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Jackson’s respectful—but firm!—questioning from Republican senators, Graham said, will make her “the beneficiary of Republicans having their lives turned upside down” during the Kavanaugh hearings.

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“We won’t try to turn this into a spectacle,” Iowa Sen. Chuck Grassley, the current ranking member who chaired the committee in 2018, said at the beginning of his opening remarks.

“Unlike the start to the Kavanaugh hearings,” he continued, “we didn’t have repeated, choreographed interruptions of Chairman Durbin during his opening statements, like Democrats interrupted me for than an hour during my opening statement on the Kavanaugh hearings.”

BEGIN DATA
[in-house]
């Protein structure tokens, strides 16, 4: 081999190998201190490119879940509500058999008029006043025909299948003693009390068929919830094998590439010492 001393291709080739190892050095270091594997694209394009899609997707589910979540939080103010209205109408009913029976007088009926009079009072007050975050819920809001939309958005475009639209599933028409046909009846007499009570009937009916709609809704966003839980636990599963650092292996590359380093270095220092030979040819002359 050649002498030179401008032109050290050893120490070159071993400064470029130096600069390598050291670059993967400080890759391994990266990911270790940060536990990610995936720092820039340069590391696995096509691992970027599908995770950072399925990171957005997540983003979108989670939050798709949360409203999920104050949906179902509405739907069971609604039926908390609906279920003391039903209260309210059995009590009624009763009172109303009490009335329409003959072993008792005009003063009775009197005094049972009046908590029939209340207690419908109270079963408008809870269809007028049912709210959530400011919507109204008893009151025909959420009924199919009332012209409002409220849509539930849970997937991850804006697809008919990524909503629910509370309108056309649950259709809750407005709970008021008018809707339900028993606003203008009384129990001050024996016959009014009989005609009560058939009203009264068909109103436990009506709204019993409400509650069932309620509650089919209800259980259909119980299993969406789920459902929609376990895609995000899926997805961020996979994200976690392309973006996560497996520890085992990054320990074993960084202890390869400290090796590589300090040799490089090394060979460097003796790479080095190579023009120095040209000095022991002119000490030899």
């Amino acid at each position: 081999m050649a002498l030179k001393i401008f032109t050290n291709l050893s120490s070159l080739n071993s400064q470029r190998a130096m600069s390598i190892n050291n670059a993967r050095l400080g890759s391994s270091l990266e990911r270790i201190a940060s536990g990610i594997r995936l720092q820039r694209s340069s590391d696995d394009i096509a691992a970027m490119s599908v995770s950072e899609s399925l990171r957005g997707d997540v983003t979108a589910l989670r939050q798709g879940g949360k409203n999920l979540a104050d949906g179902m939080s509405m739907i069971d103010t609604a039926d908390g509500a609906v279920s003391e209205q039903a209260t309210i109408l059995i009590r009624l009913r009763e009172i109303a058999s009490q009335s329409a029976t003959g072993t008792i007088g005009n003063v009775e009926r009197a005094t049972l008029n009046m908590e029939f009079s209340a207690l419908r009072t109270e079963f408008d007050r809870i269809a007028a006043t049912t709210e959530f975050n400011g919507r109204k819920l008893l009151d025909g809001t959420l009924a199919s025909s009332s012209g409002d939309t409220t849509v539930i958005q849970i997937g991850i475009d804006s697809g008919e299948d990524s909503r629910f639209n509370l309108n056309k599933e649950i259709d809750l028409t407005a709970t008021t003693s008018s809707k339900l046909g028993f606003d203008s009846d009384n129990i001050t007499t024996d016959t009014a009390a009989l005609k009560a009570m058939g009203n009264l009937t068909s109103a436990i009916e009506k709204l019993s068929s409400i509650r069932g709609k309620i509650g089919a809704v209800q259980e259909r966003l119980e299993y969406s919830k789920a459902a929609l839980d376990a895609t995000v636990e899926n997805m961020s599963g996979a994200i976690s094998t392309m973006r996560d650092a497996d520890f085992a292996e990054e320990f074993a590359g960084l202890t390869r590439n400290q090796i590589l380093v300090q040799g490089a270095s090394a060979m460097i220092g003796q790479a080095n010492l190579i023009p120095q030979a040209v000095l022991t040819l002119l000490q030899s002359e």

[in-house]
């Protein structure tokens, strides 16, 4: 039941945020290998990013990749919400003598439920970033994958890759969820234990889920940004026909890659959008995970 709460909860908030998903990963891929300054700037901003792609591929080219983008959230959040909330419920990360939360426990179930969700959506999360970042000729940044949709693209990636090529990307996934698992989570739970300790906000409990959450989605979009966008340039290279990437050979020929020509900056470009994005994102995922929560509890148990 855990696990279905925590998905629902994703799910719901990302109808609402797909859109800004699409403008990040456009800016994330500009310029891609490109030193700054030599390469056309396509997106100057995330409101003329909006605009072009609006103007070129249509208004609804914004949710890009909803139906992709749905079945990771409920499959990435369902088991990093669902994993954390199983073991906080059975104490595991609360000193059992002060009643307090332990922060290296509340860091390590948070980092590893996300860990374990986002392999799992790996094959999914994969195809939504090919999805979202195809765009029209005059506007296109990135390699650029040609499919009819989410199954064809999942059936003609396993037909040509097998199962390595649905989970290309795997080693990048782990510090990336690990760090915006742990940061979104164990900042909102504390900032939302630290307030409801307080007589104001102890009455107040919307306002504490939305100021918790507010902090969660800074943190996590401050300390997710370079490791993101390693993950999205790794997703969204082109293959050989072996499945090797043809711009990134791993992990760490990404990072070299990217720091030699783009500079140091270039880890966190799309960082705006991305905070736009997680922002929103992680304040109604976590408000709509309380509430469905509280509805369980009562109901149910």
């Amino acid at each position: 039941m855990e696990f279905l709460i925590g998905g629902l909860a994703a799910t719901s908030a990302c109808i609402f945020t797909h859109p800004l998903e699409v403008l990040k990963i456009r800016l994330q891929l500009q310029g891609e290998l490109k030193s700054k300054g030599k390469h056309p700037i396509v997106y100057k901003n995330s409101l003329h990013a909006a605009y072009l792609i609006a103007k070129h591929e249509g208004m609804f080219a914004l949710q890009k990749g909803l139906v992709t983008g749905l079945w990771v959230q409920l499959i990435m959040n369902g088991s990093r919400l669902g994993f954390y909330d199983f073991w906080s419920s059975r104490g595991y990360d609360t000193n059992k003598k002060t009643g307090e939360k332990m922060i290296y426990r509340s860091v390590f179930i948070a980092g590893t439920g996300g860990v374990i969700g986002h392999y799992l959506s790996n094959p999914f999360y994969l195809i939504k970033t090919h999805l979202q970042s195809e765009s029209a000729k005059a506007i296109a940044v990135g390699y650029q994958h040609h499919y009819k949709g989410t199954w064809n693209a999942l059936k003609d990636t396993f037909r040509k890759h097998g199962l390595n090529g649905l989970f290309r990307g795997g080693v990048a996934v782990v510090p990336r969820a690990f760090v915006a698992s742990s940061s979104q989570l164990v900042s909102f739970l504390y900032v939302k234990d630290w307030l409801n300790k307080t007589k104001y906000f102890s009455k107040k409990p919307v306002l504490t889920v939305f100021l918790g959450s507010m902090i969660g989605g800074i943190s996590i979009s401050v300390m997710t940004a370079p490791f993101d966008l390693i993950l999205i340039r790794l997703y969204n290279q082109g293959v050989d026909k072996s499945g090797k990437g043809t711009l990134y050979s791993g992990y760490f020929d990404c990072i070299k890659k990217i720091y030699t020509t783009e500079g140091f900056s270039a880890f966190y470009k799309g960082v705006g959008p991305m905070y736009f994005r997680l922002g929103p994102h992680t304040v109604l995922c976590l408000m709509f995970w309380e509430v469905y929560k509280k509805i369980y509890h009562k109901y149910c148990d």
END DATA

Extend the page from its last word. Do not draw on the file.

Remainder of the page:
Nebraska Sen. Ben Sasse referred to that episode as the time when “a bunch of yokels” had to be “arrested and carried from the room.” A confirmation hearing for a lifetime appointment to the nation’s highest court, he insisted, is no time for people to be acting like “jackwagons.”

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Texas Sen. Ted Cruz included a plug for his podcast in his opening remarks. But he, too, promised these hearings would be different from the “circus” of the Kavanaugh confirmation.

“Judge Jackson, I can assure you that your hearing will feature none of that disgraceful behavior,” he said. “No one is going to inquire into your teenage dating habits. No one is going to ask you, with mock severity, ‘do you like beer?’”

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There will be two long days of hearings, on Tuesday and Wednesday, during which we’ll find out how well this Republican pledge to be firm but respectful, contra the alleged tenor of Democrats during the Kavanaugh hearings, holds up.